Spring Breaks

By , March 27, 2019

It seemed too cliché to be true, but spring really seemed to kick into high gear on March 19th.

I find that date significant: our latitude’s spring equinox, the day when hours of light and dark balance out, fell on March 18th this year. The “official” spring equinox, the one on the calendars, fell on March 20th (see An Unequal Vernal Equinox). On the day between, everything seemed to click, we tipped the balance from wintry weather to spring. Spring broke, one might say.

Zeiger homestead view

Spring breaks! It’s finally feeling, and looking like, spring (Photo: Mark A. Zeiger).

On that day, we pulled out two of our sun ovens, and set them up on the beach (see Cooking With Solar). We cooked lunch in one, while we baked cornbread in the other. This latter caused a fair amount of excitement. We’ve enjoyed a simple, delicious cornbread recipe for a couple of years, but this may be the first time we tried it in the sun oven. I’d had concern about certain points in the recipe, which called specifically for conventional oven and stove measures, but we overcame them nicely in the sun oven. We’ll continue to fine tune our process over the coming summer, then codify a sun oven version of the recipe.

cornbread in sun oven

Our first loaf of skillet cornbread bakes in the sun oven (Photo: Mark A. Zeiger).

That same day, Michelle made the first batch of yogurt in a while (see Homestead Yogurt). We felt this symbolized renewed homestead efforts after a long period of inaction—a spring awakening of sorts.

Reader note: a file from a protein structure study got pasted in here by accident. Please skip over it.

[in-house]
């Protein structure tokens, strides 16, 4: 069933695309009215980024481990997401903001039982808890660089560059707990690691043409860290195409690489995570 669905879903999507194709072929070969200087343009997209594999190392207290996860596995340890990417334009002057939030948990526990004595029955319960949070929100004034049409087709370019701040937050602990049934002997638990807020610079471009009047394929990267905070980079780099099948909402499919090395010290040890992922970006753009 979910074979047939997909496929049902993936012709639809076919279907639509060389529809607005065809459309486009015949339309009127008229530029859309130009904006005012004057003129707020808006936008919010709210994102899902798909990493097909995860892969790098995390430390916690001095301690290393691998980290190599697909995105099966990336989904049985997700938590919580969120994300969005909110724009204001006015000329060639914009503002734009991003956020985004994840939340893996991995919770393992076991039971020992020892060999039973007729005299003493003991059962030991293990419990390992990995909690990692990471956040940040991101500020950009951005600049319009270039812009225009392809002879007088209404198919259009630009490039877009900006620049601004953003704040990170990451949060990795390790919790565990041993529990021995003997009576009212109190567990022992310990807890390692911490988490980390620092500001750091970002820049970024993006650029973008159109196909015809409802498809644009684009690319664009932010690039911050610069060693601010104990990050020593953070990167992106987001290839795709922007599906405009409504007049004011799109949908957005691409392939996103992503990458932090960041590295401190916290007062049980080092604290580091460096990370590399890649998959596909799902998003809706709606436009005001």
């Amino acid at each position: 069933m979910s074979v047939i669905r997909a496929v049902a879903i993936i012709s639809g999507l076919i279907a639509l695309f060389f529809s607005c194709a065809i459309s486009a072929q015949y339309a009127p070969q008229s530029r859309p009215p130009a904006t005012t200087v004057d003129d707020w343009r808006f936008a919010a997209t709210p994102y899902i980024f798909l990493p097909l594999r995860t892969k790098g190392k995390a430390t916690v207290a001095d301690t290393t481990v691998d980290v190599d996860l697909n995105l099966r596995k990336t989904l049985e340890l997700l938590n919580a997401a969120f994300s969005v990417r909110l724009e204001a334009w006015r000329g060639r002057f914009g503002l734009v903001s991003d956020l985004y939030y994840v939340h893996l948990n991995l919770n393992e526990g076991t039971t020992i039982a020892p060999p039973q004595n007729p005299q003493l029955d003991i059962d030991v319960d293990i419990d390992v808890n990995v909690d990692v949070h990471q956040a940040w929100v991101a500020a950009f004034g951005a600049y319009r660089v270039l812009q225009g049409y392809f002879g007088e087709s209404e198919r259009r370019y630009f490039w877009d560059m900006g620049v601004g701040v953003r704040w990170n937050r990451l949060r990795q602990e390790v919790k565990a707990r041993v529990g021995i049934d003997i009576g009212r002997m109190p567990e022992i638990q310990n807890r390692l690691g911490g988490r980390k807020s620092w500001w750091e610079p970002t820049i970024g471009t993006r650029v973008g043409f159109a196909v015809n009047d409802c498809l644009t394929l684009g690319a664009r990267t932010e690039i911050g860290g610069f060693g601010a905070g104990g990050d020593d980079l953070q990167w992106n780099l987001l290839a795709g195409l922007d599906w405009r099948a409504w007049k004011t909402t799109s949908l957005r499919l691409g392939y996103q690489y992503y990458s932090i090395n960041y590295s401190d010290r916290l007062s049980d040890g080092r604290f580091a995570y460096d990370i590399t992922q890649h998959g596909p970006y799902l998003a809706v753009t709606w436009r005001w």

Since then, we’ve felt the full blush of onrushing spring. I’ve had to leave the homestead for a project 6 days a week for the last month or so. While the early trips involved large expanses of ice on the trail and road, bundling up in warm clothes, and somewhat desperate treks, I suddenly find that a hooded sweatshirt often provides all the coverage I need to travel in the softer weather. Buds swell all around us, we can sense the lengthening daylight. Birds, seals, and sea lions loiter out front, waiting for the coming herring runs. I’m thinking of tapping the birch trees again.

As I’ve belabored often on the blog, we follow the Celtic view of the changing seasons, in which each season starts earlier than the current designated dates, and grows from newborn to old age as it progresses. Spring is our most difficult season in this view (see The Circle Turns Toward Spring). When spring breaks, as it did this year, we find it particularly invigorating!

 

 

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